[wp-hackers] Security at Wordpress
dstewart at atl.lmco.com
Mon Apr 24 15:19:08 GMT 2006
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Elliotte Harold wrote:
> That ideal assumes people want the same thing. Sometimes different
> groups have different needs, and require different products to satisfy
> those needs. One system cannot be everything to every one. NetBSD,
> FreeBSD, and OpenBSD are good examples. They are different projects with
> different motivations and criteria. If you want portability pick NetBSD.
> If you want security pick OpenBSD. If you want performance on X86, pick
> FreeBSD. Three different products forked form the same code base because
> different people have different needs and criteria for choosing an OS.
Not quite the same thing. You're a step removed in this case - your
analogy applies to WP and b2evolution forking off of b2. We're not
talking about use cases here, nor are we talking about offering
specialized version of WP, we're arguing over a core admin procedure.
If you can find a group of people that want a php5-only version of
WordPress that only uses POST in the admin interface, well then, *BSD away!
>> This selfishly (on your part) forces the devs to keep track of your
>> fork, as well as every other WP-related fork out there. You've turned
>> core WP development into an ineffecient "pull" model instead of the
>> preferred "push" one. The fact of the matter is that you claim to have
>> coded around the very subject of this extremely long thread, thus you
>> MUST have code that accomplishes such. Go to Trac, submit a .diff
>> attached to a ticket and then let the chips fall where they may. To
>> huffily reply that it's the duty of the WP devs to come looking for your
>> code is the height of arrogance, once again IMNSHO.
> Point of order: I've claimed no such thing. I have described a
> reasonable prophylatic measure that can be taken within the current code
> base to protect yourself from the two attacks discovered so far. Simply:
Bollocks. To quote you:
"Since WordPress is wisely published under the GPL, any changes I
publish in any hypothetical fork will be freely available to the core
developers if they decide to incorporate them. Certainly if I discover
any major bugs I'll report them to the core. However most of what I want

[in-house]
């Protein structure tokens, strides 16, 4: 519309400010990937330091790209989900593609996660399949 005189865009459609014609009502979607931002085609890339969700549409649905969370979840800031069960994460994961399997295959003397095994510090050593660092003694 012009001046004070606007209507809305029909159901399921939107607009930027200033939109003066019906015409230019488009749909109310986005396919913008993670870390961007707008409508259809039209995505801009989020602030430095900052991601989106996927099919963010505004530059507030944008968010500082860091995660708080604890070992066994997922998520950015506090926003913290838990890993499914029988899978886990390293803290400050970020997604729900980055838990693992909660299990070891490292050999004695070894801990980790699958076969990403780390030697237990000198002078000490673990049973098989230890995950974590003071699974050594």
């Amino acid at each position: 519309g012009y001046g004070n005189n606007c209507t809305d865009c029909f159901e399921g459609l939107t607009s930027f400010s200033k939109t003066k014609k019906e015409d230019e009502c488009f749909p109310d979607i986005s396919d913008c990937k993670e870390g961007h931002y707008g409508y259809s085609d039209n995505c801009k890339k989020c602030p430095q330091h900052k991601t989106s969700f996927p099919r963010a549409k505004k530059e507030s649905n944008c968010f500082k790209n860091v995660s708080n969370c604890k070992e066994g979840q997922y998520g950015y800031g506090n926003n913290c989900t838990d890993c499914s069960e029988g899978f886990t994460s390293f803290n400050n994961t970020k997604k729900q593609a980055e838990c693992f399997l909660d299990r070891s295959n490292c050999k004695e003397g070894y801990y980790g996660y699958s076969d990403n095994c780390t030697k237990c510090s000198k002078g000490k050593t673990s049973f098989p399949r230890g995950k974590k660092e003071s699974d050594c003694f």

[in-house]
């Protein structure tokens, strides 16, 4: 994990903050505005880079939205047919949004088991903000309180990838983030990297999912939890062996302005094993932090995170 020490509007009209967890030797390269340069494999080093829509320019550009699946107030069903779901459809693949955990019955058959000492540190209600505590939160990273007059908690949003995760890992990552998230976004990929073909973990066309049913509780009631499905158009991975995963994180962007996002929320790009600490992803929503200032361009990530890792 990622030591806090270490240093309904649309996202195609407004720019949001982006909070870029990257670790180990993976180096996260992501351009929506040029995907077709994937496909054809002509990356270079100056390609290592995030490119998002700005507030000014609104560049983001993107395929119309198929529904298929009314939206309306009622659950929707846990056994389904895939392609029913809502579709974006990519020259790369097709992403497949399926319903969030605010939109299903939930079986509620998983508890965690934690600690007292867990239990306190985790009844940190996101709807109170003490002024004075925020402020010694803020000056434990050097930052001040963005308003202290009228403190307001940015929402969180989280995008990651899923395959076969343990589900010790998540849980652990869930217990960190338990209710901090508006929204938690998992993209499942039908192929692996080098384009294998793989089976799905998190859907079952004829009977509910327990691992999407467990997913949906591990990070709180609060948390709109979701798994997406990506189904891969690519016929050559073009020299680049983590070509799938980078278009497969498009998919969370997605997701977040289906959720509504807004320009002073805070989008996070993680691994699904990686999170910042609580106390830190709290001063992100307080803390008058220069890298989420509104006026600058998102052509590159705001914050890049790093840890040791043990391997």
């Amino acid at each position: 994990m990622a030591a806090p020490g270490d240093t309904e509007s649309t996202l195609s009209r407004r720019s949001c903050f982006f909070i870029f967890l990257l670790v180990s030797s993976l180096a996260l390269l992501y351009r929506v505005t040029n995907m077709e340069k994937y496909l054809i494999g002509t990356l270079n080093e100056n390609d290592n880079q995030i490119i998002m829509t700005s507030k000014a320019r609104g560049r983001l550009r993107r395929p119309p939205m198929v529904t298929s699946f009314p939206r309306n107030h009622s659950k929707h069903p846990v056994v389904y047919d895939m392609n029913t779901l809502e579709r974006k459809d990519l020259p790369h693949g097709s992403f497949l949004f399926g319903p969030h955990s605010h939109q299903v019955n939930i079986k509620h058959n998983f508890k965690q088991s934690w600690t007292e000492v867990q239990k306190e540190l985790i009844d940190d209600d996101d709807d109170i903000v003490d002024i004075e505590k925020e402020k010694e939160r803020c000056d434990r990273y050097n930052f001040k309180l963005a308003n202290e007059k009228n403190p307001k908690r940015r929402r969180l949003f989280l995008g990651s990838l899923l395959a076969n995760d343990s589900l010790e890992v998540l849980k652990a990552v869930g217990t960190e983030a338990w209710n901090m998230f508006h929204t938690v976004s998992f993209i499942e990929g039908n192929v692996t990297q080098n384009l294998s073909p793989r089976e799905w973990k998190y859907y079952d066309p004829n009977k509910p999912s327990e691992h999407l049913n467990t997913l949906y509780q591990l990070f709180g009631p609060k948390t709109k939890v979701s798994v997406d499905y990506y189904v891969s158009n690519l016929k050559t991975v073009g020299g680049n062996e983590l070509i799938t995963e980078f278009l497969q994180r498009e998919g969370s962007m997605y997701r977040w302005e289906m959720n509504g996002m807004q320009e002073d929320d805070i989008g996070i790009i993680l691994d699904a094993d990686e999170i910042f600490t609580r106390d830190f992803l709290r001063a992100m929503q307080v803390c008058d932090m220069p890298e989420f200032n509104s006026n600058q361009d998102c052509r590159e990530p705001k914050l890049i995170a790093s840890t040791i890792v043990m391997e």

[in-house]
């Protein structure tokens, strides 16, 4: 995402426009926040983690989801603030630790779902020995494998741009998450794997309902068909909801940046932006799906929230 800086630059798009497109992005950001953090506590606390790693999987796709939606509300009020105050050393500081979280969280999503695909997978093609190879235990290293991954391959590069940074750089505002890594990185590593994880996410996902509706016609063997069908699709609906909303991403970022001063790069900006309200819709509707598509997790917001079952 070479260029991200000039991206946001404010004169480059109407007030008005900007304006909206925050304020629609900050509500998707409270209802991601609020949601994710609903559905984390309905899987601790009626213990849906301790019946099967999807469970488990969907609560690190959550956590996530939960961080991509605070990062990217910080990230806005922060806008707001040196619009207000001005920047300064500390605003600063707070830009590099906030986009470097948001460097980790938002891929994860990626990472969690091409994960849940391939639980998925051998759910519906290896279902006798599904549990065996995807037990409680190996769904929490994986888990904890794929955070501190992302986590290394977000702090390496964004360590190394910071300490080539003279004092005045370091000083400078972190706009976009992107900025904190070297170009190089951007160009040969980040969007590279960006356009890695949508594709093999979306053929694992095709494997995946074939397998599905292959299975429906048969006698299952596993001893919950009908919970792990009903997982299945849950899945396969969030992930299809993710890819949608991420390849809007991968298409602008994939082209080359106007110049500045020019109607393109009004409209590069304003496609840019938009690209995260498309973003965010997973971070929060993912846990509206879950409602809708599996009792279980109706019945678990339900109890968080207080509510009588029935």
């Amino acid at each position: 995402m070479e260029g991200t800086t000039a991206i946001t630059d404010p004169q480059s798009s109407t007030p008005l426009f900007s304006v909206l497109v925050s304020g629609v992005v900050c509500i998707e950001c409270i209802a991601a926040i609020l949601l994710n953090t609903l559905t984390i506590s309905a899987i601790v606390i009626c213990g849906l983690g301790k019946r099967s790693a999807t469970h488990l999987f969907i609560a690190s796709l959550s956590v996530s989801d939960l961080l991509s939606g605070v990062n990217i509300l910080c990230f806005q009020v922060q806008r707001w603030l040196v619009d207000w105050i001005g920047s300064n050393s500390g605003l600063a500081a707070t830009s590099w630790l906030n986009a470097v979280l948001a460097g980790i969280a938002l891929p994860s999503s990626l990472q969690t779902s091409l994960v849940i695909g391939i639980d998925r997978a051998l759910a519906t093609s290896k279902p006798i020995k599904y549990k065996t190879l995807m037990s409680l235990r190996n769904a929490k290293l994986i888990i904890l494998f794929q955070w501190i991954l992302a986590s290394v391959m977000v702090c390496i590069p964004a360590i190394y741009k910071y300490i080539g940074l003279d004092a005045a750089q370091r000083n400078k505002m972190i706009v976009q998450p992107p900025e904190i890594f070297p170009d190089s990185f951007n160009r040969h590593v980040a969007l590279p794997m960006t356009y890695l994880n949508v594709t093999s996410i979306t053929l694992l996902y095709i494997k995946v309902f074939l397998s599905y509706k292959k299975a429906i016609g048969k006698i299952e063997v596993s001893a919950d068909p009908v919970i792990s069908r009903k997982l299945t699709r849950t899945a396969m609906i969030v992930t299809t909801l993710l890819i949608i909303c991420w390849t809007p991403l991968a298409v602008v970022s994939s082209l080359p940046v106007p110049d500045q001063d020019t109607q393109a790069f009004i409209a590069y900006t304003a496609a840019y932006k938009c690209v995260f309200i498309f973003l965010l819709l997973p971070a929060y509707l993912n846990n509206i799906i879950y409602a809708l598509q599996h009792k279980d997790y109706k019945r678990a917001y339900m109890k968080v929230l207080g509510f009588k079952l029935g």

to do are changes that the core team have already explicitly rejected.
(e.g. cookie-free authentication, removing unsafe GETs, requiring PHP 5,
I reiterate: you won't submit code to Trac, because you feel that you'll
be ingored by the devs w/commit access (a valid concern, certainly,
since your development priorities don't line up with Matt & Ryan's).
Shy of someone on the WP side of things keeping track (no pun intended)
of your code repo and commit logs, how is that code supposed to migrate
its way into the WP codebase?
> 1. Don't allow img elements in comments
> 2. Don't give 3rd parties contributor rights
> 3. Don't follow 3rd party links from the comment moderation page.
> So far, none of this requires a patch; but this is all a kludge we'd
> rather not have to take. It should be possible to give third parties
> contributor rights. It should be safe to follow 3rd party links from the
> admin pages. Making this safe requires changing the code.
> The core team seems to want to implement a complex nonce based solution.
> I suspect there's a simpler, more robust solution using POST instead of
> GET. Whether I write the code to implement that solution depends on a
> variety of factors. However when the core team has been quite clear that
> they do not intend to accept a POST solution no matter what, then
> patches are not an option. There's no point in wasting my time and
> theirs cluttering TRAC with patches they've already said they'll reject.
> If they change their minds, I'll submit what I write; but given the
> current situation, the question is not patch or don't patch. The
> question is fork or do nothing.
I disagree. If you can come up with a POST-based solution that fits into
the user-friendly format the WP team is trying to maintain (easy admin
email links, etc.), then I'm sure they'd love to see your code. The
nonce solution is obviously a complex one that, to me, seems to be
making the most of a bad lot.
Systems Administrator/Web Applications Developer
Lockheed Martin Advanced Technology Labs
dstewart at atl.lmco.com
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